‘She came home from work ten minutes late, mom beat her to a pulp. That was the night I told her to escape’

None of us were wanted. But Diamond was born first. So she had it the worst. She was the one who took away our mother’s childhood.

And Mom never forgave her for that, so she didn’t let Diamond have a childhood either. She had to take care of all of us.

I remember the day my little brother came home from the hospital. Diamond had to start watching him right away. She was only ten years old at the time. But she was doing bottles, diapers, everything.


She never got to play. She never got any friend time. Or if she ever did, she had to bring my little brother along in a stroller. When our little sister was born, it became a double stroller. Diamond made sure we ate.

My mom was weird about food. She’d always make us dinner on Sunday. But during the rest of the week we were hungry all the time. Diamond just kept feeding us snacks: Welches fruit snacks, Cheeze-It’s, Honey Buns.

I can’t stand the taste of those things anymore. None of us can. There was only one bedroom in the apartment. It was ‘The Bedroom,’ for my mom. And that’s where the hitting happened.


There was a lot of it. Diamond got it the worst. She tried to shield us from it. Diamond’s dark. She never bruised, she welted. She’d come out of the bedroom, crying. But she’d say: ‘I’m fine, I’m fine.’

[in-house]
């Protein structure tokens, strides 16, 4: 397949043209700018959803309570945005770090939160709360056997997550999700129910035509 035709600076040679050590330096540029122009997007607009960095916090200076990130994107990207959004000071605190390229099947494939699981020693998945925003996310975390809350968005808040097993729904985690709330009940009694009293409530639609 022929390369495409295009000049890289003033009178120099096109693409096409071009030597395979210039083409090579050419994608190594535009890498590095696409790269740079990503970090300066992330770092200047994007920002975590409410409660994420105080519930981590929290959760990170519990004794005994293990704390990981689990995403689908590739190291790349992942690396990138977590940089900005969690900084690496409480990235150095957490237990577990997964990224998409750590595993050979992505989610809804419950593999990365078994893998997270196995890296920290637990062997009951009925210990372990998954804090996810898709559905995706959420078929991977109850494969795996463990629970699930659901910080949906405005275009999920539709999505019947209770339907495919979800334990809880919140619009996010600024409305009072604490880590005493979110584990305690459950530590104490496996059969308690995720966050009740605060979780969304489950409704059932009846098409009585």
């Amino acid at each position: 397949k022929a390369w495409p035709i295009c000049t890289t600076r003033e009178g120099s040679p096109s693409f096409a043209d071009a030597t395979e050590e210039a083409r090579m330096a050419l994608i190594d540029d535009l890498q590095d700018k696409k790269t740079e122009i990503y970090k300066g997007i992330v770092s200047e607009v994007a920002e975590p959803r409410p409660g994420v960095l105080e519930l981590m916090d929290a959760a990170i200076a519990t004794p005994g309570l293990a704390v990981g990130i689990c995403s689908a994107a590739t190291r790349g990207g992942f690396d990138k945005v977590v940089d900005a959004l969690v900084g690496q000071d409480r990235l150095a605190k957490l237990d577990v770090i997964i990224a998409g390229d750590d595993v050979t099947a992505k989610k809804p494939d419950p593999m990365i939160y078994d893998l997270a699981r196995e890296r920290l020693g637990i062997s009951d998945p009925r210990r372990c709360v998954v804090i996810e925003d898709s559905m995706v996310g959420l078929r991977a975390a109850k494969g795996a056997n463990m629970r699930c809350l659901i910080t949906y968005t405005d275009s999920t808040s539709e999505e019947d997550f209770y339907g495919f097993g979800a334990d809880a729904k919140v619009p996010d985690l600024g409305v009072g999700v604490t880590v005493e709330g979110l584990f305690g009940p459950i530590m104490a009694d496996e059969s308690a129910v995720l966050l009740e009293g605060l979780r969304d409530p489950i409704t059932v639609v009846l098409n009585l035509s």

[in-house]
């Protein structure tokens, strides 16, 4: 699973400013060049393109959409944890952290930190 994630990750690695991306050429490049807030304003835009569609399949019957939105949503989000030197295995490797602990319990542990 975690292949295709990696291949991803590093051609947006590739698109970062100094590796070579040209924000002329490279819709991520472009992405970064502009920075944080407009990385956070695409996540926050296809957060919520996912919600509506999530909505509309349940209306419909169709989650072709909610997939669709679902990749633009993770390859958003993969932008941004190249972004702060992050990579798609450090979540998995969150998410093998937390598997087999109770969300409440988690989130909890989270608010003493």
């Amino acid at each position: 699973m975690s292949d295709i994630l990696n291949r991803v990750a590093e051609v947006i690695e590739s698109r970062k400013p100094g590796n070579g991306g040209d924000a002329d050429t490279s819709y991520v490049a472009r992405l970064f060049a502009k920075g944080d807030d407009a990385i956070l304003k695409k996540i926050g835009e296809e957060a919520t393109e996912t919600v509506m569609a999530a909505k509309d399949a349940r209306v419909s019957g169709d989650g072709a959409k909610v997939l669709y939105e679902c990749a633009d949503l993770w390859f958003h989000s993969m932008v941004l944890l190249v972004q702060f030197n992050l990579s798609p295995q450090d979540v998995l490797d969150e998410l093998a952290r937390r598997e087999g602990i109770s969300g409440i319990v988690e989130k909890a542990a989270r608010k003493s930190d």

She’d tell us to go watch Sponge Bob. Or read our books. It’s because of Diamond that I read so much.

One night Diamond came home from work ten minutes late. And my mom beat her to a pulp. That was the night I told her to escape.

I told her ‘Never come back, Diamond. Never come back.’ And she never did. She went to foster care. She was in a shelter for a while.


But she ended up getting her degree. And she’s still taking care of me in a way. When I had nowhere to go after college, Diamond let me move in with her.

She doesn’t have a great job right now. She’s raising a toddler by herself. But she’s still helping me pay for classes, so I can go to nursing school. I know she’s so tired.

She’s been a mom since she was a little kid. Diamond’s exhausted. But she’s never closed the door on me. And I just wanted to say thank you. Cause I don’t know if I ever really said it. Thank you for saving my life.

Update from HONY:
$10,000 from the Humans of New York Patreon was given to Diamond and Jonnelle to help with nursing school and other expenses.

Jonnell’s email is jonnellrichard@gmail.com. I know she’s having a little trouble navigating nursing school applications right now. She already has a BA so is looking for an accelerated program. If anyone would like to mentor her through this process, or would like to provide other assistance, please reach out.

About the author:
This story first appeared on Humans of New York Facebook page and is published here with permission. For more amazing stories and photography buy the book HUMANS by Brandon Stanton.

(If you wish to submit an essay (reflections on life), personal story (inspirational or humorous) or something that you witnessed that inspired you, please go HERE.)

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